Or are you offering your own witness and the witness of others to a life of discipleship to Jesus Christ and extending the offer to others actually to “believe into” him, to follow him with their whole lives — and not backing down on the fact that that, and only that, is what you offer?

Look through your worship plans and bulletins. Recall your conversations about planning. Think about what you say and what you sing in worship. And resolve that today, in planning worship around this text, you will follow this dictum: Offer them Christ, the true bread of life.”  (Thanks to Safiya Fosua, Lectionary resources for August 5, Year B, United Methodist Church Board of Discipleship, see website for additional resources, textweek.com.

“All they look for in Him is to live happily and at ease in this world.”  John Calvin

A “sagging” economy means that one of the new gadgets that we might obtain at Best Buy, or Fry’s Electronics, or some new article of clothing at Macy’s or item at Target may cost us more these days.  But life in a time of more economic challenge also means that missionaries and mission efforts here and abroad are costing more, as well.  The mission of Christ’s church local and global also depends on increased support from us these days.  What if when we “cut back” on some purchase we’d like but don’t actually need, we contribute that money to the mission of Christ?  That would go a long way in helping those on the frontier of mission at home and abroad who’ve been required to “cut back” on this critical task of Christ’s call.

Film, other visual aids:

Music: “Here I Am, Lord” words and music by Daniel L. Schutte; arr. Michael Pope and John Weissrock, 1981, New Dawn Music/OCP Publications

“Break Thou the Bread of Life,”

Opening Prayer

We come to you with needs of the inner life as well as needs of the body.

We come to you as the Fountain of Living Water, for our souls are thirsty.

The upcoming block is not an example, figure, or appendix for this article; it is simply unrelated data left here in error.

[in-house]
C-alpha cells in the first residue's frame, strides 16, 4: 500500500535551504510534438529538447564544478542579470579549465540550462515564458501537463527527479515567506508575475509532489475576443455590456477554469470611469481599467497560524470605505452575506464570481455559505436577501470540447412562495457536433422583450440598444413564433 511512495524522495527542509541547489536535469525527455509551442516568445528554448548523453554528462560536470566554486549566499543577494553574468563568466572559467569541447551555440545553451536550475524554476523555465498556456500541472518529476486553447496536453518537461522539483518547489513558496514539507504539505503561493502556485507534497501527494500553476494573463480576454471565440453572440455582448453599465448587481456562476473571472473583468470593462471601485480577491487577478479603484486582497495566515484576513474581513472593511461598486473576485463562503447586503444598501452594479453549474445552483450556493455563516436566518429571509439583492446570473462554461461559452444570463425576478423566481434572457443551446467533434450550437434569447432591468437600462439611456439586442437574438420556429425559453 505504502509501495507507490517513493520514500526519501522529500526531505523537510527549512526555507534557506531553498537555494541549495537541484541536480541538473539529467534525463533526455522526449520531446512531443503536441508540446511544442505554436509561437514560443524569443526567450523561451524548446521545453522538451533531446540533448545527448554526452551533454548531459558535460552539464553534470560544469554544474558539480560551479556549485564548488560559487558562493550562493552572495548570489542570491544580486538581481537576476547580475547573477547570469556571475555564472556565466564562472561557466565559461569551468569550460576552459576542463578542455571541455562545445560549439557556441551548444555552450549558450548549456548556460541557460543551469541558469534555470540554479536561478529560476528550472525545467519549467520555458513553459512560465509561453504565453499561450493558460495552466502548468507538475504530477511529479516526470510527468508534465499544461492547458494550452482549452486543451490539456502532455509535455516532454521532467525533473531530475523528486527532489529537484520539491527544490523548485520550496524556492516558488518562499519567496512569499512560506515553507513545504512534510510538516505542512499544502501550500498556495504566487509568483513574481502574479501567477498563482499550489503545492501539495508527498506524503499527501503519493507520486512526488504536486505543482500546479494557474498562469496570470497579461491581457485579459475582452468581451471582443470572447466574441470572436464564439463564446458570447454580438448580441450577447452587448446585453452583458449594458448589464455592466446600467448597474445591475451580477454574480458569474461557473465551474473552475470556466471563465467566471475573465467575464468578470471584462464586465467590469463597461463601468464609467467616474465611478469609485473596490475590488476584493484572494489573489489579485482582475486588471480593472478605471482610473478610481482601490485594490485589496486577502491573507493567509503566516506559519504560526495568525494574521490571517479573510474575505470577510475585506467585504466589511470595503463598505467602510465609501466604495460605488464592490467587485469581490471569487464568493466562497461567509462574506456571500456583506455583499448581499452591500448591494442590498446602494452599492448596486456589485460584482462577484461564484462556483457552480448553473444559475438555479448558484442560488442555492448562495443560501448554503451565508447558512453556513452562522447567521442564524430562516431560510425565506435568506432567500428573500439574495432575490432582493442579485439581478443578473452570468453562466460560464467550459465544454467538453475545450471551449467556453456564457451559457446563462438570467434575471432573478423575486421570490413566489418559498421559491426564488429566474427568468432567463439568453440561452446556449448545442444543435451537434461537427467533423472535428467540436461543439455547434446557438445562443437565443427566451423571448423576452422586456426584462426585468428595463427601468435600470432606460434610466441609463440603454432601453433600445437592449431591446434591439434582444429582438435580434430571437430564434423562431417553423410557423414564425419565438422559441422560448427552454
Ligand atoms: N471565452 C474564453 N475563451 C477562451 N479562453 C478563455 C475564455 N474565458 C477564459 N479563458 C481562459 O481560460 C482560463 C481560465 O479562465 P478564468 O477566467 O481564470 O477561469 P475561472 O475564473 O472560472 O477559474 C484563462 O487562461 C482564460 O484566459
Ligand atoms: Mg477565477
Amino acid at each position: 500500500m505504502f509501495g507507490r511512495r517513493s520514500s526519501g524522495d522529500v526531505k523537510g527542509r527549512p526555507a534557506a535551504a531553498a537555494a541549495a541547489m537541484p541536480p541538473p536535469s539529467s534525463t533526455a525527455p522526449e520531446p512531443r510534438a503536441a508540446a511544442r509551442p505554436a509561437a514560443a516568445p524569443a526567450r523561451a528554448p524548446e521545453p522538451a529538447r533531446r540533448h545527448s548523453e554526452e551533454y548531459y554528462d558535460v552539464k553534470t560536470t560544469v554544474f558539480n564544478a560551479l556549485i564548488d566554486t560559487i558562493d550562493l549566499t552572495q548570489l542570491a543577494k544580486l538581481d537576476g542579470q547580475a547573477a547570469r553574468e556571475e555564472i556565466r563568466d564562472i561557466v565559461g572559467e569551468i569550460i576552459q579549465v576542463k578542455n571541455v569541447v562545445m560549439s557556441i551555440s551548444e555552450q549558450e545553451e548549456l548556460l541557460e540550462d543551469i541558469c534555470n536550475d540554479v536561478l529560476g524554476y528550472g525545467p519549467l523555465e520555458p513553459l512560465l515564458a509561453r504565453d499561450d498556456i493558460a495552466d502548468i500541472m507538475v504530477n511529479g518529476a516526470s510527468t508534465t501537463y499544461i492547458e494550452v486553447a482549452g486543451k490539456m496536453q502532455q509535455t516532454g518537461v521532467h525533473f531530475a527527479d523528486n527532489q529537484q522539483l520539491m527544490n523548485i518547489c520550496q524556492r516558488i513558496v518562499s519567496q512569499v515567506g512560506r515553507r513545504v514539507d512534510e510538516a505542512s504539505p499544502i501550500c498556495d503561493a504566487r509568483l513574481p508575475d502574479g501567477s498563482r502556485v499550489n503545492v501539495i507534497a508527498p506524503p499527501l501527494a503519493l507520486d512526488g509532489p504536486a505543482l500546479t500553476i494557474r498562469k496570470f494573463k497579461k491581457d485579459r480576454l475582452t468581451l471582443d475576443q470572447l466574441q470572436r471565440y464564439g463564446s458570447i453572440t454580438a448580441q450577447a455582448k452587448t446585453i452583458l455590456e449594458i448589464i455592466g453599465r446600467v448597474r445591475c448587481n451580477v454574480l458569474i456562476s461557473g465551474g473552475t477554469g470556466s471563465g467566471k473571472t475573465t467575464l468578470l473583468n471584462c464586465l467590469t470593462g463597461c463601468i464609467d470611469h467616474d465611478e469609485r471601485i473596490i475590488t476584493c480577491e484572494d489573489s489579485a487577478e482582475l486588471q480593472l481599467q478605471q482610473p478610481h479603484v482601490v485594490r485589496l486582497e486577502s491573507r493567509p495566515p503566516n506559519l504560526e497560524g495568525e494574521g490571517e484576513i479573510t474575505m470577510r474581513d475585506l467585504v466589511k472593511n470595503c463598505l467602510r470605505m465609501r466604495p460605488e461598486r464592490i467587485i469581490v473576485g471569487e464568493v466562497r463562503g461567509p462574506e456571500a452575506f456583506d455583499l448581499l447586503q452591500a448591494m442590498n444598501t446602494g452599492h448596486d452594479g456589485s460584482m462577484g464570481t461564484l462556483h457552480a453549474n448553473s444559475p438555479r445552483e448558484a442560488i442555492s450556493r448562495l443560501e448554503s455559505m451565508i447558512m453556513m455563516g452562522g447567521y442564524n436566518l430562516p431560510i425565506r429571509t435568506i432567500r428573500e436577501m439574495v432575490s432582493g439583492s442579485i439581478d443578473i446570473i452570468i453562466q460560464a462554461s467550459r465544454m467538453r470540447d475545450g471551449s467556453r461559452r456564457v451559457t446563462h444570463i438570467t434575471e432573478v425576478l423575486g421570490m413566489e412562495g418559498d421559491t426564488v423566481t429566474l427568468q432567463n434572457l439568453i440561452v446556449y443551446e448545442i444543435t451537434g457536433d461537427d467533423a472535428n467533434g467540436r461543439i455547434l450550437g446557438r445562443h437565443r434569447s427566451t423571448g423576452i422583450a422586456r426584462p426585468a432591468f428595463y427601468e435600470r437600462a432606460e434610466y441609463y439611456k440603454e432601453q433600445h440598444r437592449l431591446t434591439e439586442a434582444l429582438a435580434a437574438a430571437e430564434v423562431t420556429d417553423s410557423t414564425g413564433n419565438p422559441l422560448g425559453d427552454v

We come to you as the Bread of Life, for our spirits are hungry.

Strengthen us, we pray, by the power of your Holy Spirit.

Intercessory Prayer:

We recognize you this day as One who has prepared us for a life to be celebrated, a feast to be enjoyed, and an existence to be lived with enthusiasm.

Enable us, by your grace, to pray in faith, to witness with exuberance, to sing with gusto.  Help us to enjoy the pleasures of mind and body as divine gifts to be received with gratitude and shared with joy.

Deliver us from the spirit of criticism, from the attitude of judgment, from the face of gloom.  As we mingle with others at the banquet of life, may we acknowledge that they, too, are your invited guests.

May we see worship as celebration, and may we accept with gratitude the blessings of this life as a pale foretaste of the great feast you are preparing in the banquet hall of heaven.

Benediction:

“Go forth into the world in peace; be of good courage; hold fast that which is good; render to no man evil for evil; strengthen the fainthearted; support the weak; help the afflicted, honor all people; love and serve the Lord, rejoicing in the power of the Holy Spirit.”

Special thanks this week to Leroy Koopman of Liturgical Publications, Inc., for prayers, and sermon ideas.

Subscribers to Liturgical Publications are permitted to reprint material in non-profit publications only; all other reproduction is prohibited.  2012 Liturgical Publications inc, LPi Resource Center, P.O. Box 510817, 1-800-950-9952 ext 2469.